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Before we delve into the IDE and start writing code lets understand a bit more about the MapReduce.

The MapReduce computation takes a set of input key/value pairs, and produces a set of output key/value pairs.

The user of the MapReduce library expresses the computation as two functions: Map and Reduce. Map takes an input pair and produces a set of intermediate key/value pairs. The MapReduce library groups together all intermediate values associated with the same intermediate key (k2) and passes them to the Reduce function. The Reduce function accepts an intermediate key (k2) and a set of values for that key. It merges together these values to form a possibly smaller set of values. Typically just zero or one output value is produced per Reduce invocation.

The Map

A map transform is provided to transform an input data row of key and value to an output key/value:

• map(k1,v1) -> list<k2,v2>

That is, for an input it returns a list containing zero or more (k,v) pairs:

1. The output can be a different key from the input

2. The output can have multiple entries with the same key

The Reduce

A reduce transform is provided to take all values for a specific key, and generate a new list of the reduced output.

• reduce(k2, list<v2>) -> list<v3>

The MapReduce Engine

The key aspect of the MapReduce algorithm is that if every Map and Reduce is independent of all other ongoing Maps and Reduces, then the operation can be run in parallel on different keys and lists of data.

Apache Hadoop is one such MapReduce engine.

5-step parallel and distributed computation in MapReduce:

1. Prepare the Map() input – the "MapReduce system" designates Map processors, assigns the input key value K1 that each processor would work on, and provides that processor with all the input data associated with that key value.
2. Run the user-provided Map() code – Map() is run exactly once for each K1 key value, generating output organized by key values K2.
3. "Shuffle" the Map output to the Reduce processors – the MapReduce system designates Reduce processors, assigns the K2 key value each processor should work on, and provides that processor with all the Map-generated data associated with that key value.
4. Run the user-provided Reduce() code – Reduce() is run exactly once for each K2 key value produced by the Map step.
5. Produce the final output – the MapReduce system collects all the Reduce output, and sorts it by K2 to produce the final outcome.

Refer http://en.wikipedia.org/wiki/MapReduce for more details.

For learning the first program in Hadoop we will follow the example from the book “Hadoop - The definitive guide”. The sample application finds the max temperature for each year by analyzing the weather data provided by National Climatic Data Center (NCDC).

Tip: It is important to use the same version of JDK, which is available on your Hadoop system. Forgetting this may cause “Unsupported major.minor version 52.0” error when you try to run your program. You can find the Java version running on Hadoop system by running “java -version”.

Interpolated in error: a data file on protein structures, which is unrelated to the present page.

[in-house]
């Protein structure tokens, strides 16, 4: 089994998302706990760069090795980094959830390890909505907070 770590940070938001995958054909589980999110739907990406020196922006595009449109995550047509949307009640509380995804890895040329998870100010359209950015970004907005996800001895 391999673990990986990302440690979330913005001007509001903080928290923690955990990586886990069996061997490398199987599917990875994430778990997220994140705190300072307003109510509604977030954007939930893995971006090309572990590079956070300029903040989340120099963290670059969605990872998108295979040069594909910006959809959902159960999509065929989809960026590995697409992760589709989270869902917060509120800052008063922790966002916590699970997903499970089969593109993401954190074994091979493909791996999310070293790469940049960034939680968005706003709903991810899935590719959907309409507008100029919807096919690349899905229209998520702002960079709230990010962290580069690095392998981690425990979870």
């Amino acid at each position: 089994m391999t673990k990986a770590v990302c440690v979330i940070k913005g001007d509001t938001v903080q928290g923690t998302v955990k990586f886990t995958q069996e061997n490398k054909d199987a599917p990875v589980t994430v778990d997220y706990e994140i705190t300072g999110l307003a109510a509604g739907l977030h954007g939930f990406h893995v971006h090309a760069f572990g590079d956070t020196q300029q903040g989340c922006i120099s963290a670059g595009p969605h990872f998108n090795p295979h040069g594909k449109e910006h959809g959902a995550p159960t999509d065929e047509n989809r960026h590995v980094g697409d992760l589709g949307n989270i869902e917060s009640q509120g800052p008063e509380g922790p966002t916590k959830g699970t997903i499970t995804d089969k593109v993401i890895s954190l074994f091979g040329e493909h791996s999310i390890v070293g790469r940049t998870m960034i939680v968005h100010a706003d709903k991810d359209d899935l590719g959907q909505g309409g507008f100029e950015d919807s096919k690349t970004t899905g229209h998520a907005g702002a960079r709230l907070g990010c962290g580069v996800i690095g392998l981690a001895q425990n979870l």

Tip: It is important to use the same version of HADOOP, which is available on your Hadoop system. Forgetting this may cause “Unsupported major.minor version 52.0” error when you try to run your program. You can find the Hadoop version running on Hadoop system by running “hadoop version”.

SFTP the files to a directory in your virtual linux sandbox, and run gunzip.

 [root@sandbox rahul]# gunzip *.gz [root@sandbox rahul]# ll total 1740 -rw-r--r-- 1 root root 888190 Jun 3 12:37 1901 -rw-r--r-- 1 root root 888978 Jun 3 12:37 1902

Next create a java project and add external Hadoop library JAR files to its build path. The Hadoop JAR files are available under HADOOP_HOME/share/hadoop. Search for all *.jar files and add it in build path.

In general you will require JARS from common, hdfs, mapreduce.

Now add three class files MaxTemperature.java, MaxTemperatureMapper.java, MaxTemperatureReducer.java. Download the source code from the attached zip file.

The MaxTemperature.java is the MapReduce job which uses the mapper and reducer functions provided under corresponding java files, and schedules the map / reduce tasks to obtain the final output.

Export the project from Eclipse using “Runnable JAR option” and sftp to the Hadoop system (give it a name say MaxTemperature.jar).

You can now run the jar using:

Since we did not provide the input output paths it will print usage help “Usage: MaxTemperature <input path> <output path>”. This confirms everything so far is good.

Tip: In case you get any error, create a simple java hello world program and try to run it with Java / Hadoop.

 [root@sandbox rahul]# java -jar HelloWorld.jar Hello World! [root@sandbox rahul]# hadoop jar HelloWorld.jar Hello World!

Copy your sample data to HDFS:

 [root@sandbox rahul]# hadoop fs -mkdir /mapred/temp [root@sandbox rahul]# hadoop fs -copyFromLocal 1901 /mapred/temp/1901 [root@sandbox rahul]# hadoop fs -copyFromLocal 1902 /mapred/temp/1902

Execute the Hadoop job (provide input and output files):

And you have now successfully executed a Hadoop job! The result will be available in the default directory of user. In my case it is /user/root/output and can be viewed with following command:

 [root@sandbox rahul]# hadoop fs -cat output/part-r-00000 1901 317

# re: Writing your first MapReduce program
Left by jakir chy on Oct 20, 2015 1:44 AM

# re: Writing your first MapReduce program